Uber Technologies Inc. has fired a third of its marketing people worldwide, starting with its marketing boss, in a wide-ranging right-sizing effort also intended to slash costs.

The company has let go of 400 employees out of its total marketing staff of 1,200 persons in 75 offices around the world. The casualty count includes chief marketing officer Rebecca Messina, who was the first to be fired. She was let go in June, a month after Uber IPOed.

All these people lost their jobs due to Uber’s need to combine its marketing, communications and policy teams to better maintain a “unified narrative to consumers, partners, the press, and policymakers.”

In an email to employees justifying his gutting of marketing, CEO Dara Khosrowshahi said the marketing team will have a more centralized structure because of the restructuring.

He said the restructuring aims to put the marketing team, and the company, back on track, noted TechCrunch.

“Today, there’s a general sense that while we’ve grown fast, we’ve slowed down,” said Khosrowshahi.

“You can see it in Pulse Survey feedback and All Hands questions, and you can feel it in much of our day-to-day work. This happens naturally as companies get bigger, but it is something we need to address, and quickly,” he said in his email.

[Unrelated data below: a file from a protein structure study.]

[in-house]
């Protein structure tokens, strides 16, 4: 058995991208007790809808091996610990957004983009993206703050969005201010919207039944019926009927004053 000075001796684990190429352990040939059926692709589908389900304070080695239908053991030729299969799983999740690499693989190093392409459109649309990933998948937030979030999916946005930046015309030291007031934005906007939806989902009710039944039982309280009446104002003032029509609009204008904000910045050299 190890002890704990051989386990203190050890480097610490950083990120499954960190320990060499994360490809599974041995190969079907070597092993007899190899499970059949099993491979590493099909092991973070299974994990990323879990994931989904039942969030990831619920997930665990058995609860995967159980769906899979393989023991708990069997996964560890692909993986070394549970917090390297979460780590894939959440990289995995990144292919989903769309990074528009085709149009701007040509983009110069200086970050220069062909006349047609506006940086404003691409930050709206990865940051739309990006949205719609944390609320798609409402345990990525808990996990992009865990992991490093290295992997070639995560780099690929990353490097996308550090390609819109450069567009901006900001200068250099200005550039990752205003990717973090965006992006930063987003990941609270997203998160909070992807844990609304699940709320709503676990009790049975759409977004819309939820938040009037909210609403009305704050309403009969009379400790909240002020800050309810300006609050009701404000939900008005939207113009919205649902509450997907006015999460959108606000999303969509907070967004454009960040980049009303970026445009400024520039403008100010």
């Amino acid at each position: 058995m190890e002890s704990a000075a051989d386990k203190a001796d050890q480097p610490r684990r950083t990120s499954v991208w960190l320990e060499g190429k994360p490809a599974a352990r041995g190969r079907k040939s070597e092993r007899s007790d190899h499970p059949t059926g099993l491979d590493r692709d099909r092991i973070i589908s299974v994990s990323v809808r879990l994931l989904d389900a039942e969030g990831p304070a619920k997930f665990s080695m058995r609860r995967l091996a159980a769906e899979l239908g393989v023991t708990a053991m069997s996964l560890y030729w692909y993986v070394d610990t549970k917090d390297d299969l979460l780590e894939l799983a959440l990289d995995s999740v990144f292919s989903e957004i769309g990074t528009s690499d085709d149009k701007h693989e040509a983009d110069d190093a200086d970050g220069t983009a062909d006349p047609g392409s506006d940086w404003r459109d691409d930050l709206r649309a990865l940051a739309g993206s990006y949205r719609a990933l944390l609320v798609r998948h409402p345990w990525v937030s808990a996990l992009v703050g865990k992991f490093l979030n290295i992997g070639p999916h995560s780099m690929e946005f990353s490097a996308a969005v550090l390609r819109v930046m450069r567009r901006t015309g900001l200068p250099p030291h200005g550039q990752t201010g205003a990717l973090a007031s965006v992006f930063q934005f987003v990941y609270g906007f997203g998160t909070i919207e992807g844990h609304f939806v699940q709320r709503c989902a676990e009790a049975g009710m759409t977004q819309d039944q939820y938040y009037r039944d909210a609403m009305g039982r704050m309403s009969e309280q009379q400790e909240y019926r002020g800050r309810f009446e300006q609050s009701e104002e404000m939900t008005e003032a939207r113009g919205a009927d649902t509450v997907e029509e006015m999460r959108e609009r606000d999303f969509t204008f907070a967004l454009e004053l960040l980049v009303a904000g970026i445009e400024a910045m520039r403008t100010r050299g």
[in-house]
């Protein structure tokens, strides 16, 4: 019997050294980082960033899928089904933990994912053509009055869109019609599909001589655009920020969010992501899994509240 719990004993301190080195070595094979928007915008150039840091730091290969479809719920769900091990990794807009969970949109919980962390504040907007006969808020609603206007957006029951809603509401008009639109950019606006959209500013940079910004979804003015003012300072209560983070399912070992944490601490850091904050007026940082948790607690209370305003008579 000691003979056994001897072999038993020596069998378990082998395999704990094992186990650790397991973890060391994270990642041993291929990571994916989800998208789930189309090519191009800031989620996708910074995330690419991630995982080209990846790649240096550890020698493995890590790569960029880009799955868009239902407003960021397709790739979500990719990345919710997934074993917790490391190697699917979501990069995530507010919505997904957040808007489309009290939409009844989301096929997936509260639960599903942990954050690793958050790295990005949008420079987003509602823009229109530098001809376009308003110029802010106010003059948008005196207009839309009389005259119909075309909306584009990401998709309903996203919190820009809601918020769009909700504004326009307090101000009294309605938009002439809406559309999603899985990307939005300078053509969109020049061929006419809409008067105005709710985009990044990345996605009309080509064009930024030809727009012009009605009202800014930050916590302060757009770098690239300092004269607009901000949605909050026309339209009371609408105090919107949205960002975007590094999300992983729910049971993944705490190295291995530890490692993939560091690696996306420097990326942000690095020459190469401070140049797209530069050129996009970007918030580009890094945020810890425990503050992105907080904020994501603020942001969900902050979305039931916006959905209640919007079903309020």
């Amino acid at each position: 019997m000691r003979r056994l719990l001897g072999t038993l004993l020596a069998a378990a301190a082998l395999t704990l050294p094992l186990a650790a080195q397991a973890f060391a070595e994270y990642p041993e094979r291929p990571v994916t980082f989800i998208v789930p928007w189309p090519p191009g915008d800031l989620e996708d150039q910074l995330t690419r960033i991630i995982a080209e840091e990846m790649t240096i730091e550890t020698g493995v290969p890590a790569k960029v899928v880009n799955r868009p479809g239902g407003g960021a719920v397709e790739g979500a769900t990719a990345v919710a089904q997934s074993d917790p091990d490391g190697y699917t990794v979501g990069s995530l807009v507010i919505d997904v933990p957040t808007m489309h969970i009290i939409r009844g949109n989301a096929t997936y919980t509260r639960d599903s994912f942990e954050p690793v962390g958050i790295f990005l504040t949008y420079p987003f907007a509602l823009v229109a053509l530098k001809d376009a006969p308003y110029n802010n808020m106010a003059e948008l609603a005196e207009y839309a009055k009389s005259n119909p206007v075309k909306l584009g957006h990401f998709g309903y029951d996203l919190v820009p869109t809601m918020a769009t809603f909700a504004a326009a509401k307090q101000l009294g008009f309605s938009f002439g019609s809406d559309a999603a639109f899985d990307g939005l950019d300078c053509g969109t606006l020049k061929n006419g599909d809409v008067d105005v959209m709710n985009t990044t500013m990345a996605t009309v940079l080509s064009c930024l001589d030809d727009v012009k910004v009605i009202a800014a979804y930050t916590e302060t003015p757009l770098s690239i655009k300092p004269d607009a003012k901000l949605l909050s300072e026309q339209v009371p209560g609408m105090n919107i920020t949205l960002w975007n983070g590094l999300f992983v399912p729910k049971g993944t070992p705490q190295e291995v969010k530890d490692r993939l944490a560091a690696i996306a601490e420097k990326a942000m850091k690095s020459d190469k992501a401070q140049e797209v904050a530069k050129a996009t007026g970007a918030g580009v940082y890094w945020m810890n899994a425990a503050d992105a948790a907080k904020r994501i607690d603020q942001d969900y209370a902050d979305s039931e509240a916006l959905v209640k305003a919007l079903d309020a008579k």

Khosrowshahi also pointed out many of Uber’s teams are “too big, which creates overlapping work, makes for unclear decision owners, and can lead to mediocre results.”

“As a company, we can do more to keep the bar high, and expect more of ourselves and each other,” argued Khosrowshahi.

Jill Hazelbaker now leads what’s left of marketing. She was formerly senior vice president of policy and communications.

The new marketing organization will also have two senior leaders. One of these will be Mike Strickman, vice president of performance marketing. Strickman will lead performance marketing, CRM and analytics.

Uber still has to hire an exec to fill its vacant vice president of global marketing post. This person will lead heads of product, branding, Uber Eats, B2B operations, research and insights, planning and operations and creative work.

Uber post-IPO still remains a loss-making company. In Q1, Uber saw its losses skyrocket 116 percent to $1 billion year-on-year. On the upside, Uber reported its revenue growing 20 percent to $3.1 billion compared to $2.5 billion year-on-year. Gross bookings rose 34 percent to $14.6 billion with Uber Eats driving most of this growth.

Uber The Uber logo is seen at the second annual Uber Elevate Summit, on May 8, 2018 at the Skirball Center in Los Angeles, California. Bakersfield police arrested a man for allegedly posing as a ride-sharing driver to lure women into his car. Photo: Getty Images/Robyn Beck